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    Quantifying ectasia risk after LASIK

    Preliminary analysis showing potential for better selection, counseling of patients

    Ectasia is a recognized complication of LASIK in a minority of cases, but the degree of risk from pre-existing conditions remains largely unknown. 

    A preliminary analysis of a dataset containing more than 300,000 eyes treated with LASIK between 6 to 10 years ago is beginning to quantify some of the risks involved.

    “This is the largest study of ectasia in a cohort of successive patients—361,848 eyes of 184,728 patients,” said Steven C. Schallhorn, MD, the initial principal investigator.

    “Some of the early results are not surprising—specifically, that age and corneal shape are the dominant factors related to keratoconus after LASIK,” he said. “Other results were not quite what was expected.”


    Diving deeper

    Dr. Schallhorn presented preliminary results on an ongoing analysis of a database created by Optical Express, the largest provider of refractive surgery in Europe. He launched the study as the chief medical director of Optical Express and oversaw the initial analysis. He currently maintains a private practice in San Diego, CA.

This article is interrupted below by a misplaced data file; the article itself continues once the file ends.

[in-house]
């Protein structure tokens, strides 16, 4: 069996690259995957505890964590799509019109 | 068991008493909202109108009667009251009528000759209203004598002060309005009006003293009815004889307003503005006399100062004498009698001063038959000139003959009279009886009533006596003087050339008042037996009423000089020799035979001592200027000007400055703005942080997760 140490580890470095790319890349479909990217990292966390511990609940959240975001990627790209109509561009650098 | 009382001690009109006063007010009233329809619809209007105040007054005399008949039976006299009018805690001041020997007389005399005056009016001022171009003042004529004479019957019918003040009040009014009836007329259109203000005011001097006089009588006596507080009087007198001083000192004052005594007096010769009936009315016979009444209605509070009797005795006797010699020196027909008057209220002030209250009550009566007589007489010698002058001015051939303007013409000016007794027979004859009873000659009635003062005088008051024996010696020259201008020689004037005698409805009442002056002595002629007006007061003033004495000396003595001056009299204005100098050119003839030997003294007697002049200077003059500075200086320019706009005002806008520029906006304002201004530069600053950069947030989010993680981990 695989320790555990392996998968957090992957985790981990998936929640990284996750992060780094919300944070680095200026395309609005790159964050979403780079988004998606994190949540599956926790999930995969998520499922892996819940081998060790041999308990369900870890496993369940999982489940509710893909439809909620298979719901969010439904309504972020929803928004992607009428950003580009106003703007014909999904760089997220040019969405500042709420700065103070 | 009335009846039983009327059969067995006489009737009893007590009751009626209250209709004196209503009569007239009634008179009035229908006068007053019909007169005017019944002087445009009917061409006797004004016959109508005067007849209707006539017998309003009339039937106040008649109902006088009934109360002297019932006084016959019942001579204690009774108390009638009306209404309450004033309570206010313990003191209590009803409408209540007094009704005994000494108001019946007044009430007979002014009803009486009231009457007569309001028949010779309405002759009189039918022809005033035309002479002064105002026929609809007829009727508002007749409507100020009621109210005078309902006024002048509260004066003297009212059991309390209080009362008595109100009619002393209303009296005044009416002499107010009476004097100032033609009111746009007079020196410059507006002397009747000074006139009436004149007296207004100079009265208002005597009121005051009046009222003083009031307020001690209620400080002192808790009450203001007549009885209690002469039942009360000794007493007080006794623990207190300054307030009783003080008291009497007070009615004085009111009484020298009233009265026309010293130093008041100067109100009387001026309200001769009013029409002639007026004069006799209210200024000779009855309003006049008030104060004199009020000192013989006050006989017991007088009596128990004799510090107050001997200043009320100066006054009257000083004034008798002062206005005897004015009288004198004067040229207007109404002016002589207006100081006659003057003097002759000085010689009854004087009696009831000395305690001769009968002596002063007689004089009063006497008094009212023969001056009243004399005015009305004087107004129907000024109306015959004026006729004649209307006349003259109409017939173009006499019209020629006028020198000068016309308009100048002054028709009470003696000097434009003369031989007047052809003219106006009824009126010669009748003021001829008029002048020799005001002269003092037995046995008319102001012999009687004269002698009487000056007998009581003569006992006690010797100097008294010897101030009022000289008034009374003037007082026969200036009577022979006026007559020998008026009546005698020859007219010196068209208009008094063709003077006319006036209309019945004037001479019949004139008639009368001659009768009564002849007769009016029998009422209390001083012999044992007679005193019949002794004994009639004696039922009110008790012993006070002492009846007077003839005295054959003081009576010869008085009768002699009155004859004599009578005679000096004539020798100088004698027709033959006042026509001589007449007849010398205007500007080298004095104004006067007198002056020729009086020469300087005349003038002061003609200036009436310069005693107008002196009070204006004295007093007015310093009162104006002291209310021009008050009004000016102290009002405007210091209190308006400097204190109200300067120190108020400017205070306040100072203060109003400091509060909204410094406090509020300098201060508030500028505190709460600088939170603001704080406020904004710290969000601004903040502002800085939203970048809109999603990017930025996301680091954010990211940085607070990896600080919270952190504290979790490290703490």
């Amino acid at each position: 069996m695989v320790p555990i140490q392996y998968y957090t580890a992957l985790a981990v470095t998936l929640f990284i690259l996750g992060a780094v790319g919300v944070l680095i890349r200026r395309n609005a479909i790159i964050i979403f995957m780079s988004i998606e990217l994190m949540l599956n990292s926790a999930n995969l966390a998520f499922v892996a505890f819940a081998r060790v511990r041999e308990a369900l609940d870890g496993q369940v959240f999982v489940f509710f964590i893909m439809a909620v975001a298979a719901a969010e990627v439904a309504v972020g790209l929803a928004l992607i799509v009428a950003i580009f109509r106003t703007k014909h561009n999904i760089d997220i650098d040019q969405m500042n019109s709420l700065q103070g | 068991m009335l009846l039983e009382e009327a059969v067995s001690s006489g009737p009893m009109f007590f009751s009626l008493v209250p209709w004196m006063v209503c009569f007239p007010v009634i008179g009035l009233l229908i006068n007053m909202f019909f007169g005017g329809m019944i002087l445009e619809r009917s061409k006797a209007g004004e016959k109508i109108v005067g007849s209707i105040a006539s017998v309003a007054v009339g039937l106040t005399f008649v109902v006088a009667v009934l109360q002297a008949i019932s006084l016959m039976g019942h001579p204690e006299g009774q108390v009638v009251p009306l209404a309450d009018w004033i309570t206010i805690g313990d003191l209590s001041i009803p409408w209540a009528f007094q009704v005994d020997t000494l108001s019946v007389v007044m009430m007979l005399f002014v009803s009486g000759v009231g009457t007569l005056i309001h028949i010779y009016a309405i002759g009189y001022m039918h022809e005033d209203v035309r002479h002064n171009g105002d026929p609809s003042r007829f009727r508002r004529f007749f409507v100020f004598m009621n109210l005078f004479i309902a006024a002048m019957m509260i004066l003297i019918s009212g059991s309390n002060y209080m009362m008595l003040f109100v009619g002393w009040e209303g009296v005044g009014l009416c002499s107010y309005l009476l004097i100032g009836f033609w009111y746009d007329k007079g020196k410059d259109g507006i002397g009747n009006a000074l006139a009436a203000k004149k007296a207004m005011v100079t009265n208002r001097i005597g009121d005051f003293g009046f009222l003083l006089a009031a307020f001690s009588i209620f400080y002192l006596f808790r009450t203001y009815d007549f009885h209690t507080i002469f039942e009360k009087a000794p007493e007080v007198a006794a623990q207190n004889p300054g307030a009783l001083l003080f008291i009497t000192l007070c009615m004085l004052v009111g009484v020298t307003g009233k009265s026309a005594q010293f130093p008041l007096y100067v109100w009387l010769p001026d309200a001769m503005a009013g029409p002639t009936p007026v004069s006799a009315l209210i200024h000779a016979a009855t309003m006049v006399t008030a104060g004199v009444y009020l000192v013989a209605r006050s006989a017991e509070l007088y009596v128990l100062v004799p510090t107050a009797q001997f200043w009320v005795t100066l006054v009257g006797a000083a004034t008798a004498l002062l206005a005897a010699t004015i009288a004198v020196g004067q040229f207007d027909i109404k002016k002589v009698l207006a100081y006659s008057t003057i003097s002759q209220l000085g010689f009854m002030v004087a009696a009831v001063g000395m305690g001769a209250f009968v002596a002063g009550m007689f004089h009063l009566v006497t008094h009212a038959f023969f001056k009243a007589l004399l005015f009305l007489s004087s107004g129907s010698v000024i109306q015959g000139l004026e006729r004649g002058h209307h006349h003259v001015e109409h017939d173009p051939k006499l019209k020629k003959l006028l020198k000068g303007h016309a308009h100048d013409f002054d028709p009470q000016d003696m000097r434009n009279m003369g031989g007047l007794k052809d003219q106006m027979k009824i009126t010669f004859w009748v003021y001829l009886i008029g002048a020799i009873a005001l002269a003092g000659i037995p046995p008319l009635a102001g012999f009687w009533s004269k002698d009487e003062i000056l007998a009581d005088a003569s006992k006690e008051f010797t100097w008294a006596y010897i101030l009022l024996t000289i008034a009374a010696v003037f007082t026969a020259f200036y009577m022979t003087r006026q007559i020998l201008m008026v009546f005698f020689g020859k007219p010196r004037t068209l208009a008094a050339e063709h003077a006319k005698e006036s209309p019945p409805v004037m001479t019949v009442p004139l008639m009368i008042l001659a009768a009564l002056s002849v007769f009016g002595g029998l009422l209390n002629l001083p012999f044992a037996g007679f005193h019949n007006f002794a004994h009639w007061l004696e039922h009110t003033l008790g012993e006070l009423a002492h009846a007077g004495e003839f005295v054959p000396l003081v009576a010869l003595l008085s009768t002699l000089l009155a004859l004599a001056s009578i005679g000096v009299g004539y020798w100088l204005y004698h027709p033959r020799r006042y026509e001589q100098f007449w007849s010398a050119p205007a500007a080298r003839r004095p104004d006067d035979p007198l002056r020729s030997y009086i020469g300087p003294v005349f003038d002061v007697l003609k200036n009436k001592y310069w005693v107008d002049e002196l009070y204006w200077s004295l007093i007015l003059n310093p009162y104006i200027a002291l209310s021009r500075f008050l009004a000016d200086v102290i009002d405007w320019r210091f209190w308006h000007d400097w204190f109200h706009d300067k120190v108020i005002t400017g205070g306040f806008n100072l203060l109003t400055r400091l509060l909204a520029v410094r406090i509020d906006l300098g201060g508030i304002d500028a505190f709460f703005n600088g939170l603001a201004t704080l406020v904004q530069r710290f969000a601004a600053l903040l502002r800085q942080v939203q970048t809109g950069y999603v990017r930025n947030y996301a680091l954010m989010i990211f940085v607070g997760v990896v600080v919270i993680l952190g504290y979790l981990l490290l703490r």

Refractive laser surgery is noted for its high rates of safety and patient satisfaction, but complications can, and do, arise. Within the entire cohort, ectasia was seen in 199 eyes of 146 patients during follow up, an incidence of about 0.055%.

    Age and corneal shape before surgery have long been recognized as risk factors for ectasia. Because ectasia is such a rare complication, nearly all prior studies have been case-control.

    Case-control studies can help to identify risk factors for rare conditions and infrequent complications, but cannot quantify risks, he noted.

    “As clinicians, we want to know if a particular preoperative condition poses a risk for ectasia and, more importantly, the level of risk,” Dr. Schallhorn continued.

    “If the chance of ectasia is 1:2,000 in the general population and a preoperative factor increases the risk to 1:1,900, it may be statistically significant but it is not very clinically relevant,” he said. “The goal of this study is to help quantify risk factors so that we can better select and counsel patients.”

    Complete topography dataset

    Fred Gebhart
    The author is a correspondent for Urology Times, a sister publication.

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